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It’s the Worst in the Summer

by Destiny Herbert


There is a dog. She is lying down, lethargic, being fried by the summer sun and pavement like a lump of meat in a pan that is most definitely not non-stick. She is too starved and thirsted to even pant against the heat. You see her, the poor, stupid thing, and approach her. She looks to you pleadingly, thumping his tail at the thought of having finally obtained empathy; it probably would have satiated her just as much as a generous bowl of kibble, if not more. But you do not have either and do not offer either. You have a much better idea. This will help her, you think. You get a kick in your step and begin jogging toward him. The drum of his tail quickens, matching the pace of your strides. She almost thinks she has enough energy to rise and address you properly, but can only manage to tilt up her head.

You meet her halfway, stooping—how kind of you! She greedily accepts your pats and scritches. This is almost enough, almost, she thinks with his little doggie brain. That little doggie brain needs some enlightenment, you then think, and you take her fat, wrinkled cheeks in your palms and stifle a laugh because he is just so silly and so funny looking with his cheeks squished together like that. Does she know how silly she looks? Finally, she finds the strength to peel open his mouth and breathe. You stink of onions and beef. You’re just straight-up pungent. Your stench is ten times more offensive on her tongue than in her nose, but her face is still turned up in that oblivious, permanent smile that doggie muzzles make. You can’t help but give her a little smooch before gifting him your cruel, apathetic wisdom.

“Silly baby. Don’t you know? Food will find you if you stop wanting it, if you stop looking for it,” you say, and her doggie smile falls, no longer so permanent, and by the grace of God she gets the gumption to make a meal out of your cheeks and nose and a little bit of your lower lip, too, and she is filled doubly by your flesh, marinated in decades of obliviousness and garnished with hot air, and the sweet satisfaction that comes with shutting you up.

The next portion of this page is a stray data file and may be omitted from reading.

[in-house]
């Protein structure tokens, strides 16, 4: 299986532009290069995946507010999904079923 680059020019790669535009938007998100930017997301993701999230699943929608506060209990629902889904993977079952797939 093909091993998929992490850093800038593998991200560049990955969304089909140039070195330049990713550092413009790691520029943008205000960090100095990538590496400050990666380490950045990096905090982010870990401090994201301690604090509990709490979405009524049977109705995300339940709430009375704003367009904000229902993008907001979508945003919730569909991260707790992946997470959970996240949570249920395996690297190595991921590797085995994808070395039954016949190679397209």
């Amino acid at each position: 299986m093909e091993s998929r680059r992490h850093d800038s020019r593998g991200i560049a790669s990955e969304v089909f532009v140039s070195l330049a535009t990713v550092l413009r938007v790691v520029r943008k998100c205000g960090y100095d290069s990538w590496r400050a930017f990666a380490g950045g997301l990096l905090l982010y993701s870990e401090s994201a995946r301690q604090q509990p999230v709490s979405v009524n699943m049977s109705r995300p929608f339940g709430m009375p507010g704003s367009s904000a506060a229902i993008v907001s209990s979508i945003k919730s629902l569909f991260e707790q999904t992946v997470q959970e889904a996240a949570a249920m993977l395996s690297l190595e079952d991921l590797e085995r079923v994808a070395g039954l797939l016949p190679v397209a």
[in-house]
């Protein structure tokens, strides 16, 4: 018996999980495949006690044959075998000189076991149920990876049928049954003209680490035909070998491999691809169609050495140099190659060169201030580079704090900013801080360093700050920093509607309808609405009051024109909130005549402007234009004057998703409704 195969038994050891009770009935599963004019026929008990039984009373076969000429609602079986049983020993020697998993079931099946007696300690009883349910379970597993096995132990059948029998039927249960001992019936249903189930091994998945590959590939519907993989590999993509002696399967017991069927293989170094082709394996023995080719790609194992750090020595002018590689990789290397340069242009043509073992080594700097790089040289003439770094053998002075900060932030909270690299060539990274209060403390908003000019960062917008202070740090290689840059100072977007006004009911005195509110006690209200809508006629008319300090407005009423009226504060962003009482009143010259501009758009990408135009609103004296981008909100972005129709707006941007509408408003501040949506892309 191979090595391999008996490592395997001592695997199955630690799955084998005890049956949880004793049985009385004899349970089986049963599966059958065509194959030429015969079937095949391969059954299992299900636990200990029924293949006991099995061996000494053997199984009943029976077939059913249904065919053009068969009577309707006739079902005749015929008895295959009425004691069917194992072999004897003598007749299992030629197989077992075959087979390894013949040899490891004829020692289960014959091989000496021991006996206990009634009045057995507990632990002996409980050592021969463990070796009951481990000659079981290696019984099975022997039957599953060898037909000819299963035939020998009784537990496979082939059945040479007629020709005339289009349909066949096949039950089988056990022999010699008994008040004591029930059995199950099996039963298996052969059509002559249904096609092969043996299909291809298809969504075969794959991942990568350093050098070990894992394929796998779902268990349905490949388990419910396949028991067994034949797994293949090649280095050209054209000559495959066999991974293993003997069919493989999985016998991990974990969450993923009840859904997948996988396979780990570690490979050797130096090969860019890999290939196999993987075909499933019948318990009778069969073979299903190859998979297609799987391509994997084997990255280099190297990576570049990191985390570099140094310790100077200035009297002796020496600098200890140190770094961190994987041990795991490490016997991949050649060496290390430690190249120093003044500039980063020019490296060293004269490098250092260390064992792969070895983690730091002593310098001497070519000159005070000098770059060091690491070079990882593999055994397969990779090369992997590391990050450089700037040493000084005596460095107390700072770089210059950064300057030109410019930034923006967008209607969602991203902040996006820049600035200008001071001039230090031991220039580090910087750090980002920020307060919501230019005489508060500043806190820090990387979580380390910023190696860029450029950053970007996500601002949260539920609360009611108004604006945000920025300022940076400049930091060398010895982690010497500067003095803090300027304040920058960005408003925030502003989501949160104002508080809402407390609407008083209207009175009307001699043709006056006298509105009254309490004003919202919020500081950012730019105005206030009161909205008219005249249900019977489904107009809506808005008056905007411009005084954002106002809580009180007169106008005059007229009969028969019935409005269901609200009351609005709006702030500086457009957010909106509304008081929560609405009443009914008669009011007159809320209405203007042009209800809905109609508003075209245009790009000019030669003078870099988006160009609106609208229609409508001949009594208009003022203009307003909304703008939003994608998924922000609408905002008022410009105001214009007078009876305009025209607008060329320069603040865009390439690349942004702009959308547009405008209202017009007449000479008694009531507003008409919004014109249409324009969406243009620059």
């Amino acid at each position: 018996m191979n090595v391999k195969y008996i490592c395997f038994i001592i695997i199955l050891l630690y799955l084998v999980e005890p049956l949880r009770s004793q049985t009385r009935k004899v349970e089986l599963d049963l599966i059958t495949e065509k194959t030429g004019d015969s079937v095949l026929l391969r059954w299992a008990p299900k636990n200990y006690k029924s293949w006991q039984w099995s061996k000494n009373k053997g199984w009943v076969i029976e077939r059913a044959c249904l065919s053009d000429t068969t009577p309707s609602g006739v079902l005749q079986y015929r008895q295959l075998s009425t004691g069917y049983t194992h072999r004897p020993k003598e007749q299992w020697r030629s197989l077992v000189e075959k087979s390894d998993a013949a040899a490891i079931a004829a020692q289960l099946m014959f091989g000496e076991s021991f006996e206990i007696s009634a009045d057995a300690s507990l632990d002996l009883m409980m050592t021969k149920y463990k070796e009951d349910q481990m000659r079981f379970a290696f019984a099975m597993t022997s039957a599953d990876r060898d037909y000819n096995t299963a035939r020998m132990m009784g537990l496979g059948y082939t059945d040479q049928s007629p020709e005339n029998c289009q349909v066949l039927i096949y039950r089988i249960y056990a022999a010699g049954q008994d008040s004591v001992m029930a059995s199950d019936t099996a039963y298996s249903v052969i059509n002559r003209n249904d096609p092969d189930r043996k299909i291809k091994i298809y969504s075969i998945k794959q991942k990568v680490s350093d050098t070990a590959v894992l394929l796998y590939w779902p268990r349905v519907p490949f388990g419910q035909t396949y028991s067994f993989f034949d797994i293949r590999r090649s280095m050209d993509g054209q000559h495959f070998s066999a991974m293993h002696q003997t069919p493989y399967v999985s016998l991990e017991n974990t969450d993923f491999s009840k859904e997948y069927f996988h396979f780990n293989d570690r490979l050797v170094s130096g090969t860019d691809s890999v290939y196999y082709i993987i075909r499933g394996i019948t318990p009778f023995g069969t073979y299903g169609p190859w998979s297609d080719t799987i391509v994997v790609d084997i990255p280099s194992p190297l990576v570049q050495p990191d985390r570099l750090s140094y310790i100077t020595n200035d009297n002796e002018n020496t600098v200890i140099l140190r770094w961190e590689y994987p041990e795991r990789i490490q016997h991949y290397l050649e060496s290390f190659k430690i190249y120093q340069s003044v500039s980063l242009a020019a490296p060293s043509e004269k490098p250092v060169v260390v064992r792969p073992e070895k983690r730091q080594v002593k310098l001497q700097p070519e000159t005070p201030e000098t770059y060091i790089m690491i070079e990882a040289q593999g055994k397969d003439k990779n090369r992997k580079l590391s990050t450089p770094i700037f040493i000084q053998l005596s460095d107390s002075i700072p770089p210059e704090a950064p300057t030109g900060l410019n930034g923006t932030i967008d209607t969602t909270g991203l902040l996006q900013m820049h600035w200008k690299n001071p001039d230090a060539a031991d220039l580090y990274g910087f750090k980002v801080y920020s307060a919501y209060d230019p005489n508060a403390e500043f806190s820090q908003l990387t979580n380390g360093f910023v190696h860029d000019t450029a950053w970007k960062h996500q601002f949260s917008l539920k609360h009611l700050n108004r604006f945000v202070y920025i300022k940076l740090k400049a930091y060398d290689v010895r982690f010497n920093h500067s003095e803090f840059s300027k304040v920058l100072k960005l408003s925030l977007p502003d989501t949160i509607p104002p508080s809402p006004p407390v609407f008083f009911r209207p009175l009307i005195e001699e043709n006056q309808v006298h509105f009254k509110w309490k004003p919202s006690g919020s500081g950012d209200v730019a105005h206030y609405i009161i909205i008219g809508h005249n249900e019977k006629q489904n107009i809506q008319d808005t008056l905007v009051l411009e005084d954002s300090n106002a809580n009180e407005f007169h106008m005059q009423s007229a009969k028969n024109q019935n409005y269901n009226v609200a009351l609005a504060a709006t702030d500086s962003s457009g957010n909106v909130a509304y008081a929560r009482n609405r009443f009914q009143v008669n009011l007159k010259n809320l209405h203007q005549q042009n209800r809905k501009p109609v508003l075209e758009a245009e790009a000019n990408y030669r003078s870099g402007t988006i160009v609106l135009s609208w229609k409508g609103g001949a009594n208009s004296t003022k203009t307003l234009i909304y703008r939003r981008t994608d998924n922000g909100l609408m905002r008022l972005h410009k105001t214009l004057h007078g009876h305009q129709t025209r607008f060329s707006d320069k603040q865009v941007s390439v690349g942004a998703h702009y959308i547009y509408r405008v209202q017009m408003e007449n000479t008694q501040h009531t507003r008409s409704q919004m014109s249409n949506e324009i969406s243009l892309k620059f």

I have never understood those who claim that my simple desire to be loved is precisely what makes me undeserving of it, that desire is the root of all suffering. Really?

All of it?

Has anyone ever achieved success by not wanting it?


“In time, it will come. You are young.”

“In time, if it is meant for you, it will come.”


And I lie in bed, suffocated by my own body heat, wondering if I am meant for it.


But you insist that a brief conversation with a cashier and my dog—my fucking dog—should be enough for me.

Does that same logic apply to her? Could she have remained in her frying pan, a fire lit under her and above her and inside of her, sustained by daydreams of companionship that she has never known tacked onto passerby? Passerby like you?


My favorite food cannot marry me.

A new pair of shoes bought on credit at 2 a.m. cannot be my maid of honor.

My appreciation for the little things cannot attend my funeral.

The nature walks and crafting and journaling and scented candles and bubble baths and naps and retail therapy and animals and positive affirmations and keeping busy can only do so much for me before my stomach collapses in on itself and my bones grow brittle.

So, please, if you see me on the sidewalk with glazed-over eyes and me and my cardboard box cold and dampened by the rain, unless you are going to pick me up and take me home, please just keep walking.


 

Destiny Herbert is a writer of short fiction and poetry; her work exists within the sphere of the nostalgic and the macabre and the intersection of queerness and black womanhood. She is pursuing her Master of Arts in creative writing at the University of West Florida and hopes to either gain footing in the publishing industry or establish a solid reputation as a professional editor upon graduation. She appreciates a good horror novel, JRPGs, and nature walks with her puppy, Nova.

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